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IN THE SUPREME COURT OF THE STATE OF FLORIDA TALLAHASSEE, FLORIDA

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IN THE SUPREME COURT OF THE STATE OF FLORIDA TALLAHASSEE, FLORIDA NORTH PORT ROAD AND DRAINAGE DISTRICT, a dependent special district of the State of Florida, vs. Petitioner, WEST VILLAGES IMPROVEMENT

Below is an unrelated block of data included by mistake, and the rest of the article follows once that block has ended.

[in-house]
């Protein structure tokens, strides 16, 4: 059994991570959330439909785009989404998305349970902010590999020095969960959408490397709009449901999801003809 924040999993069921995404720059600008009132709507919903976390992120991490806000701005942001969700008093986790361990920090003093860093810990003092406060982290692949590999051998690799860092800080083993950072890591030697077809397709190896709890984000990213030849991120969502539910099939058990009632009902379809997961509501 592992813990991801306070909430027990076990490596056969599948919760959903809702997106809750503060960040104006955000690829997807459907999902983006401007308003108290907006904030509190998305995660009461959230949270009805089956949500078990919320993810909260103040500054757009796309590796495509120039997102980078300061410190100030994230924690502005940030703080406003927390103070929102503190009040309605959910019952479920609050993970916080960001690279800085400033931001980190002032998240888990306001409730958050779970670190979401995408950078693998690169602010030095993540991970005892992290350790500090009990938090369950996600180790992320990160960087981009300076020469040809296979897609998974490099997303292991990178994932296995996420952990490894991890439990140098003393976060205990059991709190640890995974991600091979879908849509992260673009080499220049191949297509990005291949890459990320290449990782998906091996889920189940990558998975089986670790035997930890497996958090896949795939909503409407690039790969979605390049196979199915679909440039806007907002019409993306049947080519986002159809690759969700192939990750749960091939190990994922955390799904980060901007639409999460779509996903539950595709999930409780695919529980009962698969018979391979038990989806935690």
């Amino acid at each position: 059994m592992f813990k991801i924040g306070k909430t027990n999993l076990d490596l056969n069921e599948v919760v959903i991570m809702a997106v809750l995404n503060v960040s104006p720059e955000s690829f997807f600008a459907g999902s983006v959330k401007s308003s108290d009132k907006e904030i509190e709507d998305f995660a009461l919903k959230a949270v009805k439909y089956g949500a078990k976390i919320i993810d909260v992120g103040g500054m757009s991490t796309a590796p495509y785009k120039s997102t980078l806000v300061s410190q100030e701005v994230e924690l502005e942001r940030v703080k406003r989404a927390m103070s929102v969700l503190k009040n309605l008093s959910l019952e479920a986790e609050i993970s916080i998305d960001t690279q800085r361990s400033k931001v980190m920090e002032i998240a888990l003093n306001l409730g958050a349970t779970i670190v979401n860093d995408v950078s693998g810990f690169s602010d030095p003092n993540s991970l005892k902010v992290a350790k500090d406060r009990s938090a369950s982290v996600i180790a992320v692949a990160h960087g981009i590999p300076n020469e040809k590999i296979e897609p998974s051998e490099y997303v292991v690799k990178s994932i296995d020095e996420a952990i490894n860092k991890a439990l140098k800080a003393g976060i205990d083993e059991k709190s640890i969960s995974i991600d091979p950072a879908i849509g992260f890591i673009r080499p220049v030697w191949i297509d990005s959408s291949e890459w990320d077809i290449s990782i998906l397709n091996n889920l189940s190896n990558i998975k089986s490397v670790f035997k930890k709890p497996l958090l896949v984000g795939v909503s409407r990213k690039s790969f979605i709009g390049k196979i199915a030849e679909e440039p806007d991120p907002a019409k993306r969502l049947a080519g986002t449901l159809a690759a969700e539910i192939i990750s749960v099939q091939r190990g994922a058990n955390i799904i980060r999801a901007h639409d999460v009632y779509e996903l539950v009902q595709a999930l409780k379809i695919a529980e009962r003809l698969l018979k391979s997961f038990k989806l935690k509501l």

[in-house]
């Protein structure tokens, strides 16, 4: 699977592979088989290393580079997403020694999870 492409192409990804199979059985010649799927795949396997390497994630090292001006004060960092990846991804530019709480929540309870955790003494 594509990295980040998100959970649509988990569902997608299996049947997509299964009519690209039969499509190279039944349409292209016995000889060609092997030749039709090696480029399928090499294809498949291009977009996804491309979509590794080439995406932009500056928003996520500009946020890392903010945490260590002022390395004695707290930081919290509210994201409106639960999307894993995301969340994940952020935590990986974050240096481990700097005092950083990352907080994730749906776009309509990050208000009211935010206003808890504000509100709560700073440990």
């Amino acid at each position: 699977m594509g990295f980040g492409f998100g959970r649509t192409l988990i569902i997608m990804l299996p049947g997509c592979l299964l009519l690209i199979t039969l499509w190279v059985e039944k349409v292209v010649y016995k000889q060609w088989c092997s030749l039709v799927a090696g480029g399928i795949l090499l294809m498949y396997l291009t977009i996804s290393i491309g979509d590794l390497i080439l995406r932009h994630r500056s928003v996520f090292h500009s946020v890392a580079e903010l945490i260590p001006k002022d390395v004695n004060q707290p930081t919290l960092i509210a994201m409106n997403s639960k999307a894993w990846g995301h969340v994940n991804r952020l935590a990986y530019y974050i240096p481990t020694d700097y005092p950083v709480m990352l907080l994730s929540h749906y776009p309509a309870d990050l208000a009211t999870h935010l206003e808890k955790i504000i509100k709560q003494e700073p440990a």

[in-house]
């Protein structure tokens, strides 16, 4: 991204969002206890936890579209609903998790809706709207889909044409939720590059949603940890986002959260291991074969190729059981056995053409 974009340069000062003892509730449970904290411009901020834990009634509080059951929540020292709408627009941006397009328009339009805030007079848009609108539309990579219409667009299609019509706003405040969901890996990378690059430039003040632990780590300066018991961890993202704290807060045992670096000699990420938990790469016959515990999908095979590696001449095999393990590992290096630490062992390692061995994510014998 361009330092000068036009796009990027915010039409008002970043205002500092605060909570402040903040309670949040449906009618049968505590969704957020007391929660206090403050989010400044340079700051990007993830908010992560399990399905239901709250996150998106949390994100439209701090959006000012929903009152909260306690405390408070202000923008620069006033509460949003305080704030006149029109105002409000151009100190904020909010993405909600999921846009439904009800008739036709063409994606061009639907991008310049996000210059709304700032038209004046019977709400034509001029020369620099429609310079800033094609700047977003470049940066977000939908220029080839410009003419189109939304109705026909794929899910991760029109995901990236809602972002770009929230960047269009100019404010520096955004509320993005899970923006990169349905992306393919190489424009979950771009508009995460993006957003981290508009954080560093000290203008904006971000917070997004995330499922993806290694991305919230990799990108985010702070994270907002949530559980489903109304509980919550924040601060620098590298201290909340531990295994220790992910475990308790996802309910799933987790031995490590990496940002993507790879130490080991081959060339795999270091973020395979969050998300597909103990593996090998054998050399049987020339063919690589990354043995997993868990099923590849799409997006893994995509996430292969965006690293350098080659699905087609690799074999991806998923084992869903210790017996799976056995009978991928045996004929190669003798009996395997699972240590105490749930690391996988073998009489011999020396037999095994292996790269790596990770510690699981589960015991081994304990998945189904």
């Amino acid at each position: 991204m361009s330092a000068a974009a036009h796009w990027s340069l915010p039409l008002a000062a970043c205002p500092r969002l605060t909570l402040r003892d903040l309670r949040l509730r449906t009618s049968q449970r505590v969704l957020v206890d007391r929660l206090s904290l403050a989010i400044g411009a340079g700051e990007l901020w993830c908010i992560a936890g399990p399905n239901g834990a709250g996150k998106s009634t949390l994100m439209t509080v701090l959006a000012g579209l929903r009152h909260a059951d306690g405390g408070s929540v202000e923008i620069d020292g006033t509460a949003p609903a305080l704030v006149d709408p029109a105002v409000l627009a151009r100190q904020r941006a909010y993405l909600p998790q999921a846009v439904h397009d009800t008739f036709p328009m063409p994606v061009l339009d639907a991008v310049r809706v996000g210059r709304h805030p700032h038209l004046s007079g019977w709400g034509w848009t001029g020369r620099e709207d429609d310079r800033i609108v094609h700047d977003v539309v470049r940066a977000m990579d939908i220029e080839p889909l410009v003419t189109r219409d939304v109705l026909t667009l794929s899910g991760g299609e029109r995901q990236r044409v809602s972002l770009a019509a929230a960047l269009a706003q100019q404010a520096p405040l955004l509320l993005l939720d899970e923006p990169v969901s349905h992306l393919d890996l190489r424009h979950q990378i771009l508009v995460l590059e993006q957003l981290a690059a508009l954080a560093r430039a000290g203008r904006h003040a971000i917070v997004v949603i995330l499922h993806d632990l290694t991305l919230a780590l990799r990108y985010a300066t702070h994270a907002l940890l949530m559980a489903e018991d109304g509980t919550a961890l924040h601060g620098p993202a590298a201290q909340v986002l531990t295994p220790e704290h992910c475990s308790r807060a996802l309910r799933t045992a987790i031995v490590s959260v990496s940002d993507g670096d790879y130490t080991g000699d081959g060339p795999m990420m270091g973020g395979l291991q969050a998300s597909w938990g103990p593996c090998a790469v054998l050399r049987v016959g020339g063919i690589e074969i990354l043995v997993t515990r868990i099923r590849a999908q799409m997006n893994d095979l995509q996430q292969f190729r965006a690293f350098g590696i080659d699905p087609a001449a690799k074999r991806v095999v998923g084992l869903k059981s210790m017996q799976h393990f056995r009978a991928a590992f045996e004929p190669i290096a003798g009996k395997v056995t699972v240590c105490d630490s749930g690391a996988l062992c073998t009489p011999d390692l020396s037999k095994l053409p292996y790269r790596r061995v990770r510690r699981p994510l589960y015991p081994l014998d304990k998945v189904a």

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IN THE SUPREME COURT OF THE STATE OF FLORIDA TALLAHASSEE, FLORIDA NORTH PORT ROAD AND DRAINAGE DISTRICT, a dependent special district of the State of Florida, vs. Petitioner, WEST VILLAGES IMPROVEMENT DISTRICT, an independent special district of the State of Florida, Respondent. / CASE NO. SC ANSWER BRIEF OF RESPONDENT ON THE MERITS On Discretionary Review from a Decision of the Second District Court of Appeal CALDWELL PACETTI EDWARDS SCHOECH & VIATOR, LLP One Clearlake Centre 250 South Australian Avenue, Suite 600 West Palm Beach, FL and BURLINGTON & ROCKENBACH, P.A. Courthouse Commons/Suite West Railroad Avenue West Palm Beach, FL (561) (561) (fax) Attorneys for Respondent TABLE OF CONTENTS PAGE TABLE OF AUTHORITIES PREFACE iii-vi vii STATEMENT OF THE CASE AND FACTS 1-6 SUMMARY OF ARGUMENT 7-8 ARGUMENT 9-50 POINT I 9-38 NORTH PORT DISTRICT IS NOT AUTHORIZED TO IMPOSE NON-AD VALOREM SPECIAL ASSESSMENTS UPON PROPERTY OWNED BY A STATE GOVERNMENTAL ENTITY. POINT II THERE ARE ADDITIONAL GROUNDS TO UPHOLD THE SECOND DISTRICT S DECISION. [These arguments need only be addressed if this Court rejects Respondent s position in Point I supra. In that event, this Court could consider these additional arguments or remand the case to the Second District with instructions to address them.] CONCLUSION 50 CERTIFICATE OF SERVICE 51 CERTIFICATE OF TYPE SIZE & STYLE 52 ii TABLE OF AUTHORITIES PAGE Cases Adler v. Deegan, 167 N.E. 705 (N.Y. Ct. App. 1929) 14 Advisory Opinion to Governor, 22 So.2d 398 (Fla. 1945) 28 Alford v. State, 107 So.2d 27 (Fla. 1958) 17, 20, 21, 25 American Home Assurance Co. v. Nat'l Railroad Passenger Corp., 908 So.2d 459 (Fla. 2005) 29, 30 Andrews v. Pal-Mar Water Control District, 388 So.2d 4 (Fla. 4th DCA 1980) 23 Atlantic Gulf Communities Corp. v. City of Port St. Lucie, 764 So.2d 14 (Fla. 4th DCA 1999) 39, 40 Blake v. City of Tampa, 115 Fla. 348, 156 So. 97 (1934) passim Cauley v. City of Jacksonville, 403 So.2d 379 (Fla. 1981) 26 Chiles v. Children A, B, C, D, E, and F, 589 So.2d 260 (Fla. 1991) 28 City of Boca Raton v. State, 595 So.2d 25 (Fla. 1992) passim City of Gainesville v. State, 778 So.2d 519 (Fla. 1st DCA 2001) 24, 27 City of Gainesville v. State, 863 So.2d 138 (Fla. 2003) 24 iii City of Miami Beach v. Fleetwood Hotel Inc., 261 So.2d 801 (Fla. 1972) passim City of Miami Beach v. Forte Towers, Inc., 305 So.2d 764 (Fla. 1974) 15 City of Miami Beach v. Rocio Corp., 404 So.2d 1066 (Fla. 3d DCA 1981) 32 City of Portland v. Pacific Telephone & Telegraph Co., 5 F.Supp. 79 (D. Or. 1933) 13 Dade County v. Little, 115 So.2d 19 (Fla. 3d DCA 1959) 23 Dickinson v. City of Tallahassee, 325 So.2d 1 (Fla. 1975) passim Eldred v. North Broward Hosp. Distr., 498 So. 2d 911 (Fla. 1986) 26 Grimshaw v. South Florida Water Management District, 195 F. Supp. 2d 1358 (S.D. Fla. 2002) 23 Heriot v. City of Pensacola, 146 So. 654 (Fla. 1933) 10 Lake Worth Utilities Authority v. City of Lake Worth, 468 So.2d 215 (Fla. 1985) 11, 18 Linn v. Fossum, 946 So.2d 1032 (Fla. 2006) 9 P.S. Fagan v. City of Chicago, 84 Ill. 227, 234 (Ill. 1876) 22 Pan-Am Tobacco Corp. v. Dep t of Corrections, 471 So.2d 4 (Fla. 1984) 29 Remington Community Dev. Dist. v. Education of Foundation of Osceola, 941 So.2d 15 (Fla. 5th DCA 2006) passim iv Rinzler v. Carson, 262 So.2d 661 (Fla. 1972) 31, 32 State ex. rel. Cray v. Stoutamire, 179 So.730 (Fla. 1938) 21 State v. Fla. Police Benevolent Association, 613 So.2d 415 (Fla. 1992) 28 State v. Goode, 830 So.2d 817 (Fla. 2002) 33 Straw v. Harris, 103 P. 777 (Or. 1909) 12 Tabb v. Florida Birth-Related Neurological Injury Comp. Ass n, 880 So. 2d 1253 (Fla. 1st DCA 2004) 33 Thomas v. State, 614 So.2d 468 (Fla. 1993) 33 Treadway v. Terrell, 158 So.512 (Fla. 1935) 21 Turner v. Florida State Fair Authority, 974 So.2d 470 (Fla. 2d DCA 2008) 24 West Villages Improvement Dist. v. North Port Road and Drainage District, 36 So.3d 837 (Fla. 2d DCA 2010) 4, 6 Williams v. Town of Dunnellon, 169 So. 631 (Fla. 1936) 10 Wyche v. State, 619 So.2d 231 (Fla. 1993) 33 Statutes 1.01, Fla. Stat , Fla. Stat. 36, , Fla. Stat. 8, 19, , Fla. Stat. 16, , Fla.Stat. 25 v , Fla. Stat. passim , Fla. Stat. passim , Fla. Stat , Fla. Stat. 29, A. Fla. Stat. Ann. 292 (1970) 11 Chapter 166, Fla. Stat. 15 Chapter 189, Fla. Stat. 1, 23 Chapter 298, Fla. Stat. 1, 23 Other Authorities (16)(a), Fla. Stat (1), Fla. Stat. 25 Article IV, 3, U.S. Const. 13 Article VII, 1(c), Fla. Const. 20, 27, 28, 29 Article VII, 2(b), Fla. Const. 31 Article VIII, 1(c), Fla. Const. 7 Article VIII, 2(b), Fla. Const. passim Art. VIII, 2(6), Fla. Const. 11, 12 Ch , 2(3), Laws of Fla. 1 Chapter 1013, Fla. Stat. 36 Chapter 190, Fla. Stat. 37 Chapter , Laws of Florida passim Chapter , Laws of Florida 1, 3 Chapter , Laws of Florida 1, 3, 23 Chapter , Laws of Florida 23 Chapter , Laws of Florida 23 House of Rep. Staff Analysis, HB 1721 w/ CS (Apr. 22, 2003) 48 Op. Att y Gen. Fla (2003) 47 Op. Att y Gen. Fla (2004) 47 Op. Att y Gen. Fla (2007) 47 Op. Att'y Gen. Fla (1990) 25 Op. Att'y. Gen. Fla (2008) 25 Op. Att'y. Gen. Fla (1990) 25 Steven L. Sparkman, The History and Status of Local Government Powers in Florida, U. of Fla. Law Rev., Vol. XXV, p. 271, 286 (1973) 11 Treatises John F. Dillon, The Law of Municipal Corporations, 55 (1st ed. 1872) 10 vi PREFACE This proceeding involves discretionary review of a decision of the Second District Court of Appeal. The parties will be referred to by their proper names or as they appeared in the trial court. The following designations will be used: (A) Appendix Submitted as Record in Second DCA (AA) Appendix Attached to Answer Brief of Respondent vii STATEMENT OF THE CASE AND FACTS Respondent, West Villages Improvement District ( West Villages ), generally agrees with the Statement of the Case and Facts in Petitioner s Initial Brief, with the following supplementation and corrections: West Villages is an independent special district of the State of Florida, located in Sarasota County, Florida. It was created by special act of the Florida Legislature, pursuant to Chapter 189, Fla. Stat., through enabling legislation, including Chapter , Laws of Florida (not Chapter , Laws of Florida as stated by Petitioner), and subsequent amendments. 1 West Villages was created as a water control district under the provisions of Chapter 298, Fla. Stat. (to the extent not inconsistent with its special act), and is authorized to perform any acts necessary for the provision, acquisition, development, operation, and maintenance of those public infrastructure works and services authorized herein. Ch , 2(3), Laws of Fla. West Villages boundaries and jurisdiction extend beyond the City of North Port ( City ) into unincorporated Sarasota County (see Ch ), contrary to the description in the Statement of the Case and Facts by North Port Road and 1 The enabling legislation for West Villages was amended in Chapter , Chapter and Chapter , Laws of Florida, and specifically states that it may be amended only by special act of the Florida Legislature. Chapter , 2(4), Laws of Florida. 1 Drainage District ( North Port District ) (IB p.11). The real property at issue in this case, however, is located within the City and is not utilized for nonpublic or private commercial purposes. 2 The enabling legislation reflects that the legislature intended the role of West Villages to be cooperative with that of the local governmental entities. Ch (3). West Villages is authorized to acquire real property, but (as to property within the City) can only obtain fee simple title with the approval of the City; and West Villages does not have the right of eminent domain outside its boundaries. Id. 3(2)(d). West Villages is authorized to acquire and construct (among other things) works or elements for water management and drainage, public roadways, water plants and systems, and wastewater systems. Id. 3(2)(e), (i), (l) and (m). However, upon the request of the City, it is required to donate these listed works 2 Parcel Numbers , , and were dedicated by plat for Wetland Preservation Tracts, Water Management Tracts, and Recreation Tracts, respectively (A1:2). Parcel Numbers , , , and were dedicated by plat for Gopher Tortoise Preserve Conservation Area, Wetland Preservation Tracts, Water Management Tracts, and Recreation Tracts, respectively (A1:3). The Gopher Tortoise Preserve Conservation Area is encumbered by a perpetual Conservation Easement for gopher tortoise habitat conservation in favor of the Florida Fish and Wildlife Conservation Commission (A1:4). Parcel Numbers and were acquired by deed for the purpose of, and are being used for, the installation, construction and/or operation of a modern public road right-of-way, the West Villages Parkway, including appurtenant works, facilities, and improvements, such as utilities, landscaping, drainage, and signalization (A1:5). 2 (within the City) and turn over their operation to the City, subject to a developers agreement with the City. Id. West Villages is also authorized to levy non-ad valorem assessments and issue bonds and notes secured by such non-ad valorem assessments. Id. 3(2)(q)(t). 3 In the provision authorizing the acquisition of real property, the enabling legislation specifically addresses West Village s liability for, inter alia, non-ad valorem assessments. Id. 3(2)(d); (AA2): Any property interests owned by the district which are used for nonpublic or private commercial purposes shall be subject to all ad valorem taxes, intangible personal property taxes, or non-ad valorem assessments, as would be applicable if said property were privately owned. 4 As noted previously, the property at issue in this case is not being utilized for nonpublic or private commercial purposes, see n.2 supra. Despite that unambiguous language of Chapter , 3(2)(d), the City adopted an ordinance authorizing North Port District to levy non-ad valorem assessments against all governmental real property within its boundaries, regardless of the nature of its use. 3 West Villages is also authorized to acquire, construct, and operate systems and facilities for school buildings and related structures, as further provided in its special act. Id. 3(2)(p). 4 This provision is contained in the District s initial enabling legislation, Chapter , Laws of Florida, and the subsequent 2006 and 2007 special act amendments, Chapter , and Chapter , Laws of Florida. 3 After the City adopted Ordinance No , 5 which amended North Port s Enabling Ordinance to provide for the first time that it shall levy its non-ad valorem assessments against governmental real property, West Villages submitted timely written and verbal objections, see West Villages Improvement District v. North Port Road and Drainage District, 36 So.3d 837, 838 (Fla. 2d DCA 2010). Additionally, once the City established North Port District s non-ad valorem assessment rates and non-ad valorem assessment roll, 6 West Villages timely filed nine (9) administrative appeals challenging the 2008 non-ad valorem assessments levied against its nine (9) parcels of real property. See id. at 839. North Port denied those appeals, whereupon West Villages timely filed a Petition for Writ of Certiorari seeking review of that decision in the Circuit Court of the Twelfth Judicial Circuit in and for Sarasota County, Florida. See id. The Circuit Court denied West Villages Petition in its Order rendered April 15, See id. Thereafter, West Villages timely filed a Petition for Writ of Certiorari with the Second District Court of Appeal of Florida ( Second DCA ). See id. In its decision granting certiorari, the Second DCA held that the circuit court departed 5 North Port District asserts that it had the right to levy non-ad valorem assessments on governmental property within its boundaries by virtue of adopting Ordinance No However, that statement is inappropriately argumentative for a Statement of Facts. 6 Although North Port District states throughout its Initial Brief that it assessed West Villages for both road and drainage services, North Port District levied only non-ad valorem assessments on West Villages real property for road services. 4 from the essential requirements of law by failing to apply the principles established by this Court in Blake v. City of Tampa, 115 Fla. 348, 156 So. 97 (1934). See id. The Second DCA acknowledged that under home rule principles, municipalities have the general power to impose special assessments, but held that that authority did not permit them to impose those assessments on public property. Furthermore, the Second DCA rejected North Port District s reliance on Remington Community Development District v. Education of Foundation of Osceola, 941 So.2d 15 (Fla. 5th DCA 2006) ( Remington ), finding it distinguishable: The Court also stated: Id. at [North Port] thus argues that Remington stands for the proposition that unless there is a statutory exemption, all public property may be subjected to special assessments. We do not read Remington so broadly. The issue in Remington was whether a charter school qualified for the statutory exemption provided for in section But there is no holding in Remington that all public property is subject to special assessments absent a statutory exemption. We therefore reject [North Port District s] argument that Remington supports its position that it may lawfully impose non-ad valorem assessments on West Villages property despite the absence of legislative authority. But to the extent that our conclusions conflict with the Fifth District s opinion in Remington, we certify conflict. 5 Thus, contrary to North Port District s assertion, the Second DCA did not find that its opinion conflicted with Remington. See West Villages Improvement District, 36 So.3d 837. Nor did the Second DCA state, as North Port District asserts, that the issue of conflict between West Villages and Remington is whether a special district may levy non-ad valorem assessments against government real property when there is no statutory exemption to prevent such a levy. See id. The Second DCA stated only that there may be a conflict between the two cases and that to the extent that such a conflict exists, the Second DCA certified conflict. See id. follows: The Second DCA also certified a question of great public importance, as MAY A MUNICIPAL DEPENDENT SPECIAL DISTRICT, PURSUANT TO MUNICIPAL HOME RULE POWER, IMPOSE A NON-AD VALOREM SPECIAL ASSESSMENT UPON REAL PROPERTY OWNED BY A STATE GOVERNMENTAL ENTITY, IN THE ABSENCE OF EXPRESS OR NECESSARILY IMPLIED LEGISLATIVE AUTHORITY? 6 SUMMARY OF ARGUMENT The North Port District does not have authority under principles of home rule power to impose non-ad valorem assessments on property owned by West Villages. West Villages is a special district created by an act of the state legislature, and municipalities (and their dependent districts), do not have authority equal to or superior to the state. Even under the home rule powers provision in the 1968 Florida Constitution, the legislature retains superior and all pervasive power, and is not subject to obligations unilaterally imposed upon it by municipalities. The disposition of state funds and property are an attribute of sovereignty of the state, and local government cannot impose obligations upon them without express and unambiguous authorization from the legislature. This inherency doctrine is not dependent upon statutory or constitutional provisions, but rests upon broad grounds of fundamentals in government. Nothing in the constitutional or statutory provisions granting home rule power have changed that principle. Additionally, Article VIII, 1(c), Fla. Const., provides that no money shall be drawn from the treasury except in pursuance of appropriation made by law. Based on that provision, any authority for disposition of state funds must be made by a duly enacted statute. There is no statute authorizing the payment of the special assessments unilaterally imposed by North Port District and, therefore, that constitutional provision necessarily limits the authority granted by the Municipal 7 Home Rule Powers Act, (3)(b), Fla. Stat. For that additional reason, North Port District did not have authority to unilaterally impose the special assessments on the property owned by West Villages. North Port District also lacked the authority to unilaterally impose the special assessments because the enabling legislation establishing West Villages contains a provision limiting its liability for special assessments to property utilized for non-public or private commercial purposes. The ordinance relied upon by North Port District as authority for its special assessments is inferior to state legislation and, therefore, is unenforceable. That fundamental principle of governmental authority has not been altered by either the constitutional or the statutory provisions granting home rule authority. For the reasons stated above, the Second DCA s decision should be approved and the certified question should be answered in the negative. 8 ARGUMENT POINT I NORTH PORT DISTRICT IS NOT AUTHORIZED TO IMPOSE NON-AD VALOREM SPECIAL ASSESSMENTS UPON PROPERTY OWNED BY A STATE GOVERNMENTAL ENTITY. Standard of Review The standard of review in this case is de novo because it involves issues of law and questions of decisional conflict, Linn v. Fossum, 946 So.2d 1032, 1036 (Fla. 2006). Introduction North Port District contends that it is entitled to unilaterally impose a special assessment or non-ad valorem upon a special district of the State, relying on its home rule powers. However, its argument is inconsistent with the historical development of home rule authority and decisions of this Court construing the constitutional and statutory provisions which granted that authority. An analysis of those provisions and the case law leads to the conclusion that there are three separate grounds upon which North Port s argument must fail. 9 Historical Development and Judicial Interpretation of Municipalities Home Rule Authority Prior to the grant of home rule powers to municipalities by the 1968 Florida Constitution, municipal authority was provided by Article VIII, 8, Fla. Const. (1885). That provision stated: The Legislature shall have power to establish, and to abolish, municipalities to provide for their government, to prescribe their jurisdiction and powers, and to alter or amend the same at any time. Under that provision, Florida applied what was known as Dillon s Rule, 7 under which local governments such as municipalities could only exercise those powers expressly granted, and those necessarily or fairly implied, in state statutes, see Williams v. Town of Dunnellon, 169 So. 631 (Fla. 1936); Heriot v. City of Pensacola, 146 So. 654 (Fla. 1933). Under Dillon s Rule, powers not granted to a municipality were deemed to be reserved to the legislature, see City of Boca Raton v. State, 595 So.2d 25, 27 (Fla. 1992). Practical difficulties arising from the development of Florida and population growth mandated a different approach to municipal power than that provided in the 1885 Constitution. After World War II, the legislature was flooded with local bills and acts designed to create a grant of authority to municipalities. Id. For example, 7 The term Dillon s Rule was derived from the treatise by John F. Dillon, The Law of Municipal Corporations, 55 (1st ed. 1872), see City of Boca Raton v. State, 595 So.2d 25, 27 (Fla. 1992). 10 in 1965, there were 2,107 local bills introduced in the legislature. Steven L. Sparkman, The History and Status of Local Government Powers in Florida, U. of Fla. Law Rev., Vol. XXV, p. 271, 286 (1973). This resulted in the inclusion of a provision in the Constitution of 1968 granting municipalities home rule powers. Article VIII, 2(b), Fla. Const. of 1968 provides: POWERS. Municipalities shall have governmental, corporate and proprietary powers to enable them to conduct municipal government, perform municipal functions and ren